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I think there are two questions here. First, are the PAs appropriate with a tuxedo? I think so. I don't own patent leather shoes. My shoe of choice with a tuxedo is a simple black captoe like the PA.

The second question is should you wear your PAs at the wedding? I think that is a question for the bride and groom to answer, and I think you should abide by their wishes. Like you said, it's not your wedding and you don't have to be a part of it; but if you do I think you should go along with whatever they desire. Just ask them if it's OK with them and don't spring this on them at the last minute.

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I'm really surprised, or maybe I'm not, at the number of suggestions that are being offered to avoid complying with the wishes of the bride and groom. All of them, beyond merely asking for permission and accepting the answer given, involve manipulating the truth so it doesn't look like what it is, a lie.

Would you guys be as forgiving if the situation was reversed and someone did this to you because they thought it was in some way better than what you wanted? What if your Best Man substituted those ugly square toed shoes for the "proper" shoes that you asked him to wear and didn't tell you he was going to do it? Or made up some story to cover for his deception? It's the same thing that some are suggesting.

If you don't want to be a part of it, then don't. But if you do and tell your friend that you will, be a friend he can trust and go along with his requests even if it isn't what you would do if it was your wedding. As important as some think clothing choices are, there are some things in life that are more important; like friendship, relationships, honesty, trust.

Just a thought.

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I wouldn't make my friends look like clowns. I would want them to be properly attired.
But keep in mind that not only isn't it your wedding, but something that looks good to you may not look good to one of your friends. After all, if there weren't a lot of guys who thought those ugly square toed shoes look good, there wouldn't be ugly square toed shoes out there. At times we must look at things from the other person's perspective.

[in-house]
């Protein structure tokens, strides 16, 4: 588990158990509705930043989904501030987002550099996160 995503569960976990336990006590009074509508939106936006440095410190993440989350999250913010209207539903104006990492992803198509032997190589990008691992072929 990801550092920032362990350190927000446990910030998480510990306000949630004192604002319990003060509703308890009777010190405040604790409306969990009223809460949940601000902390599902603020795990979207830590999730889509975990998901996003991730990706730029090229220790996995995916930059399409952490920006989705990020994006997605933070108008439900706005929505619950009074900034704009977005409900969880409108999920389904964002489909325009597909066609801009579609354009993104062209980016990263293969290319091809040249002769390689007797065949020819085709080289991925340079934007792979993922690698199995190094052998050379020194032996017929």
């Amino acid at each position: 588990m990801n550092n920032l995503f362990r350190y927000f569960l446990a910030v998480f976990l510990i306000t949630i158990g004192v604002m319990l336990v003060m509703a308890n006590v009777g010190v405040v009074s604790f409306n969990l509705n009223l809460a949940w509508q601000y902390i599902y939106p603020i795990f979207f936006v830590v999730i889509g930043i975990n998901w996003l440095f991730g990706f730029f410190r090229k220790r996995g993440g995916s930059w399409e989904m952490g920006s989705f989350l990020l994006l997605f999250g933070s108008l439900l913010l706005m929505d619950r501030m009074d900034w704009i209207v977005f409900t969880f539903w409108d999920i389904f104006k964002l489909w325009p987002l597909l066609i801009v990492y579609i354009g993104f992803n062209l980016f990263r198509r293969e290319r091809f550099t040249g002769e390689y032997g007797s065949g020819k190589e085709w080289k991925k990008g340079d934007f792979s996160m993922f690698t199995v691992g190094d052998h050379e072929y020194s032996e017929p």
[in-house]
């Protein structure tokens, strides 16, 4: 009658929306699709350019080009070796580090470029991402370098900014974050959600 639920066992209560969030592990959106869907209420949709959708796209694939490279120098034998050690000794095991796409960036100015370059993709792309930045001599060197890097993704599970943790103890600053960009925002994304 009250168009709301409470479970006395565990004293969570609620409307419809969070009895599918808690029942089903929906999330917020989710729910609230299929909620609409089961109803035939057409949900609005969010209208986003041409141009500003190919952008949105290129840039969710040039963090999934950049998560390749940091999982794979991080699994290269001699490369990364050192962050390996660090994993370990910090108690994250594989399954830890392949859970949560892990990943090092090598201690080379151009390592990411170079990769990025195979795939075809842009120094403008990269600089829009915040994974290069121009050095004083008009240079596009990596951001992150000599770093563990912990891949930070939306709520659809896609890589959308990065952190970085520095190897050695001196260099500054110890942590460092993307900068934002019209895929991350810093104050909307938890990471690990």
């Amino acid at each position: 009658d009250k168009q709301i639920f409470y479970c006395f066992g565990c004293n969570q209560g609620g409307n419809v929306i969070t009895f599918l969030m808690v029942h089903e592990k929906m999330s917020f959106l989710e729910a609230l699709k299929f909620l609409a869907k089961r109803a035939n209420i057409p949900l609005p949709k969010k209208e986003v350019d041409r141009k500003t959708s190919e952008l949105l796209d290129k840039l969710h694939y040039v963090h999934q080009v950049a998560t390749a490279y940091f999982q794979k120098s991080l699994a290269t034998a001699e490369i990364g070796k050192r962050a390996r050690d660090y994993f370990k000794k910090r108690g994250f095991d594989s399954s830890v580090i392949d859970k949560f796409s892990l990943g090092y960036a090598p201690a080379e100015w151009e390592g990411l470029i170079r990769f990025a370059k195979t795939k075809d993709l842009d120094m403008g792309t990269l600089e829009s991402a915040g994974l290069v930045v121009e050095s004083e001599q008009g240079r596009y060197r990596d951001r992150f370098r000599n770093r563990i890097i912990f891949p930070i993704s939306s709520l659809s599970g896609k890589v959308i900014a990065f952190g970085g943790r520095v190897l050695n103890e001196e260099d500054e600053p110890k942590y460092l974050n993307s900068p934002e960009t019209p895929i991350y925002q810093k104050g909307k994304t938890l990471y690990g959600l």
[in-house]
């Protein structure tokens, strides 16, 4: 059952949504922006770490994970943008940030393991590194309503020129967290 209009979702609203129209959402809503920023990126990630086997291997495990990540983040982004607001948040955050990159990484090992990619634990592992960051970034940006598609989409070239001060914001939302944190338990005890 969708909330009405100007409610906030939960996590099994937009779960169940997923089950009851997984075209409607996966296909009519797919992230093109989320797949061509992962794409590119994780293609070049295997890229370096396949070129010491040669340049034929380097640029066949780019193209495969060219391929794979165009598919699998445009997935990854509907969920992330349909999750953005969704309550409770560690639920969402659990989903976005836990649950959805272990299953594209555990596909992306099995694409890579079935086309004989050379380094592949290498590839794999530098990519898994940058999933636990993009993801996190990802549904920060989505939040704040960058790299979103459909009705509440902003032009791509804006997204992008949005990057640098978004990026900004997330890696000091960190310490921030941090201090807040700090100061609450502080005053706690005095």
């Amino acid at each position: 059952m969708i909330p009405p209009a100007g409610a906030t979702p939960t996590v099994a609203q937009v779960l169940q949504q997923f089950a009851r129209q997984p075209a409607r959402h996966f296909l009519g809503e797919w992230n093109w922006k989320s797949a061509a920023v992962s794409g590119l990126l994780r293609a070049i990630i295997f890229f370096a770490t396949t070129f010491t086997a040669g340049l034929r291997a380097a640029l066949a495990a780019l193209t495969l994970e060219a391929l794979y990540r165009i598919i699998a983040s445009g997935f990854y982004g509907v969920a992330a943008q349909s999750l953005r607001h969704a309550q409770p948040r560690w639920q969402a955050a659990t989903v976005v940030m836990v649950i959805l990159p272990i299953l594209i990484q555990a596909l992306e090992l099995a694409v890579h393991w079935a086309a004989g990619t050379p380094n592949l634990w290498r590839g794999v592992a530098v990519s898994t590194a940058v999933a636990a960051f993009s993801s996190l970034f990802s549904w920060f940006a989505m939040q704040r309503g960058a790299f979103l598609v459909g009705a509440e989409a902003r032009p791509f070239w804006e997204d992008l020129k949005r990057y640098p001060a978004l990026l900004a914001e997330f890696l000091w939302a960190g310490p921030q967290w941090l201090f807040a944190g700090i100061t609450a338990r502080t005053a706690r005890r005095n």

Like I said, if a member of your wedding party didn't like those "proper" shoes that you chose for him, wouldn't you want him to ask your permission to substitute the square toed shoes before he just showed up on wedding day wearing them? These things work both ways.

Plus, far too much focus is placed on these matters at weddings. Afterall, isn't a wedding about celebrating a union and not which shoes the groomen will be wearing?
I couldn't agree with you more on that, but that isn't the point. It's still their wedding, not yours. That makes it their decision as to how much emphasis they want placed on this or that. Your decision is simply whether or not you want to be a participant, which you should decline to do if you don't feel that you can comply with their wishes.

Who knows, they may not care; but it's still their call and the OP is correctly respecting that by asking first. That makes him more of a gentleman and a friend even if he does end up in ugly square toed shoes.:icon_smile:

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It's not about doing it better, it's about doing it the correct way. There is a correct way and there are incorrect ways (within the context of clothing), and that's all there is to it.
It isn't about what is correct or incorrect, or what is better or worse, or anything like that. It's about what the bride and groom want from their wedding party, "and that's all there is to it."

If you are asked to be in a wedding party and you don't want to comply with any of the bride and groom's wishes, then you should just decline to be in the wedding party. You don't accept and then do as you please, no matter how correct what you are doing may be.

Do we get so hung up on clothes that common courtesy and good manners get pushed aside. You don't hijack someone else's wedding just so you can be "correct" in your attire, even in a matter as insignificant as shoes if you have been requested to wear something else.

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While I'm not a wedding fashion historian, it occurs to me the above quote summarizes the current paradigm: "It's all about the bride".
The wedding "industry": catering, wedding dress, honeymoon destination, floral arrangements, and wedding attire, etc. shapes our thinking
I think it's just the opposite. Women shape the industry rather than the other way around.

Most men, the members of this forum excepted of course, don't give a hoot in hades about the wedding ceremony, who's going to wear what, etc. Most just want to get it over with. I suspect the average guy would just as soon go down to the Justice of the Peace or the Minister's office in whatever he happens to be wearing and and just, to quote Larry the Cable Guy, "git r done".

Women on the other hand tend to obsess over every tiny detail of a wedding. Most live for that day. Accordingly, the wedding "industry" caters to women. Almost every aspect of that business is directed at women, even down to the clothes that the men wear. In short, the women drive that industry and make most of the decisions.

For example, when I got married I just wanted to know when, where, and what do you want me to wear? I think that the only thing I objected to was the flower on my lapel. I said "I'm not wearing a corsage, and that's final." So as I stood there in front of the minister with the flower on my lapel------ :icon_smile_big:

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